Don’t Believe the Detox Hype: A Registered Dietitian’s Take on Cleansing

Juicing, 48-hour cleanses, fasting, colon cleanses… there continues to be a lot of hype around detoxing and cleansing diets. Celebrities swear by them and more and more people have been getting in on the action, but do they really work? Let’s take a closer look.

DetoxIllo_v2
Dave Barnes Illustration

By Suzie Cromwell, RD

Bowel or colon cleansing has been around since the early 1900s, with roots based on an ancient theory called auto-intoxication—a belief that feces poisons the body and leads to the onset of disease. The American Medical Association refuted the theory and condemned the practice in 1919.

With the rise in popularity of alternative health practices, we’ve seen a resurgence of bowel cleansing fads known as detoxification (detox) or cleansing diets. These diets are popular after periods of indulgence, holidays, or between seasons, and are promoted as a method to help the body remove toxins such as food additives, pesticide residues, caffeine, heavy metals, environmental pollutants, and more.

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Cleanse diet supporters have reported rapid weightloss, feeling re-energized, and enhanced overall health. But the established medical community remains dubious. How truthful are these exaggerated health claims?
What are detox and cleansing diets?

Ranging anywhere from 3 to 15 days, detox and cleansing diets claim to facilitate the removal of accumulated contaminants in our bodies found in the food we eat, the beverages we drink, and the air we breathe. They are often purchased as a kit, or found online. Common detox methods, either alone or in combination, include:

  • Fasting or eliminating major foods or food groups
  • Consuming large amounts of water or juice
  • Using laxatives and/or herbal ingredients.

“The best way to live healthy is to eat healthy and exercise frequently all year long, not in spurts or with quick fix cleanses.”

Do detox and cleansing diets really work?
The truth is there is insufficient scientific data to categorically support the claim that detox and cleansing diets actually remove more toxins than a properly functioning body would. Our bodies are naturally well equipped with detoxifying agents — our skin, lungs, kidneys, liver, and gastrointestinal tract are efficient at removing, or neutralizing, toxic substances.

For example, the liver collects waste from the blood stream and delivers it to the kidneys where it is filtered and excreted in urine. The intestine eliminates solid waste after nutrients and water have been absorbed. Our organs have always worked together to remove toxins from our bodies without the need for specialized diets or restrictions.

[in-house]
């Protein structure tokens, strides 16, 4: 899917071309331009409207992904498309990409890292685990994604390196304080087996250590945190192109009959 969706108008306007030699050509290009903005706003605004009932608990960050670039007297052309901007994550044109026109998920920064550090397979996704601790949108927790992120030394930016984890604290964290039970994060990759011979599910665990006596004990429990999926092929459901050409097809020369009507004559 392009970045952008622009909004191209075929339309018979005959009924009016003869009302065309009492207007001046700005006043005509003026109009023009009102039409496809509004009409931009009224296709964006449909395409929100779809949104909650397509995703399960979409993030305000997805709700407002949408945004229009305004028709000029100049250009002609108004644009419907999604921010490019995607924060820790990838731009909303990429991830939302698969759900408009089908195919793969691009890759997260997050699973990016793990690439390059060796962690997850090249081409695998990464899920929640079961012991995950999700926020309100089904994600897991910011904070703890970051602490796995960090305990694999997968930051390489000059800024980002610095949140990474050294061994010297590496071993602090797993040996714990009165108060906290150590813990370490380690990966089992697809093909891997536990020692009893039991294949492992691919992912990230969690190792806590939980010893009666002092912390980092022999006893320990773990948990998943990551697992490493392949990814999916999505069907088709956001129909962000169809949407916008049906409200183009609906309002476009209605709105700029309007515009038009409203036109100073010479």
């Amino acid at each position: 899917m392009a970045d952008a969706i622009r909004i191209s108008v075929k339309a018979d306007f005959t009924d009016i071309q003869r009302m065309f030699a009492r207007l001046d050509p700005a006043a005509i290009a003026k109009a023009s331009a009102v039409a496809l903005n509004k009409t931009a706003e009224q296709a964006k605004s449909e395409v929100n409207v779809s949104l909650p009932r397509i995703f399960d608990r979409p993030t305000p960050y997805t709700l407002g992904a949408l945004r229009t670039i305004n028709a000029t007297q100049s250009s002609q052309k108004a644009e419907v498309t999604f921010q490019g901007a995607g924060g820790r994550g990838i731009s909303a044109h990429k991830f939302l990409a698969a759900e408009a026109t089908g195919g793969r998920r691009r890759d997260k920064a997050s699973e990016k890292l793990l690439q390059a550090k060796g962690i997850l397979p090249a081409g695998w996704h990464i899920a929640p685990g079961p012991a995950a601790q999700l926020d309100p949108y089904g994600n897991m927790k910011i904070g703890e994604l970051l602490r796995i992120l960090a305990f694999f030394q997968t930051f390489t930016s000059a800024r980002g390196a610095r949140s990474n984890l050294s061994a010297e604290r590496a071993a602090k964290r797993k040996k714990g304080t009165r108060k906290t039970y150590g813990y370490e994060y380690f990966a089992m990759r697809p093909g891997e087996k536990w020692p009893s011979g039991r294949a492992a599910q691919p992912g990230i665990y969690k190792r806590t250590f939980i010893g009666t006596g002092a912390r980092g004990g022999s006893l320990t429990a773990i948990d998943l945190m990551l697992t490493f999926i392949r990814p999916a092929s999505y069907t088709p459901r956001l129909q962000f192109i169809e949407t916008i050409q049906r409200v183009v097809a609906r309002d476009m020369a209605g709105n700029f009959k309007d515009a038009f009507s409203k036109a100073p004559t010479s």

Are detox and cleansing diets safe?
Detox and cleansing diets are often low in calories, protein, fibre, and other crucial nutrients. For example, the popular “Master Cleanse” consists of nothing but 6–12 glasses of water with maple syrup, lemon juice and cayenne pepper, plus laxatives. Seven to ten days of the master cleanse promotes side effects such as headaches, abdominal discomfort, and fatigue. Longer duration or repeated use of cleanses like this can result in more serious side effects such as vitamin and mineral deficiencies, electrolyte imbalances, and a weakened immune system.

“The truth is there is insufficient scientific data to categorically support the claim that detox and cleansing diets actually remove more toxins than a properly functioning body would.”

Are there benefits to detox and cleansing diets?
Definitely. Cleanses promote the avoidance of processed foods and often replaces them with fruits and vegetables, thus increasing the consumption of more nutritious foods. This is likely the reason many claim to feel better after cleansing. Cleanses may also encourage one to continue on the path to a healthier overall lifestyle.

Bottom Line: The best way to live healthy is to eat healthy and exercise frequently all year long, not in spurts or with quick fix cleanses. Here are some basic recommendations for maintaining a healthy gut,
staying regular, and preventing chronic disease:

  • Avoid processed foods, added sugar, and alcohol
  • Consume a well-balanced diet that includes a variety of fruits and vegetables, whole grains, and plant-based protein and/or lean sources of animal protein
  • Drink two litres of water daily
  • Get enough rest and exercise for at least 30 minutes a day.

Having a balanced diet, including adequate fibre and fluids, combined with physical activity, is a safe and effective method for staying regular and eliminating toxins. Don’t be fooled by the hype, be mindful—there are very few shortcuts to healthy living, so ditch the temporary detox and instead review your long-term eating patterns, set specific realistic goals, and work continuously towards developing a healthier lifestyle.

 

Read how one 560 lb man is taking control of his weight by biking across America here.

And how one Edmonton man is helping others heal from PTSD through paddling here.

Be sure to check out more from the new issue of Mountain Life Coast Mountains.

 

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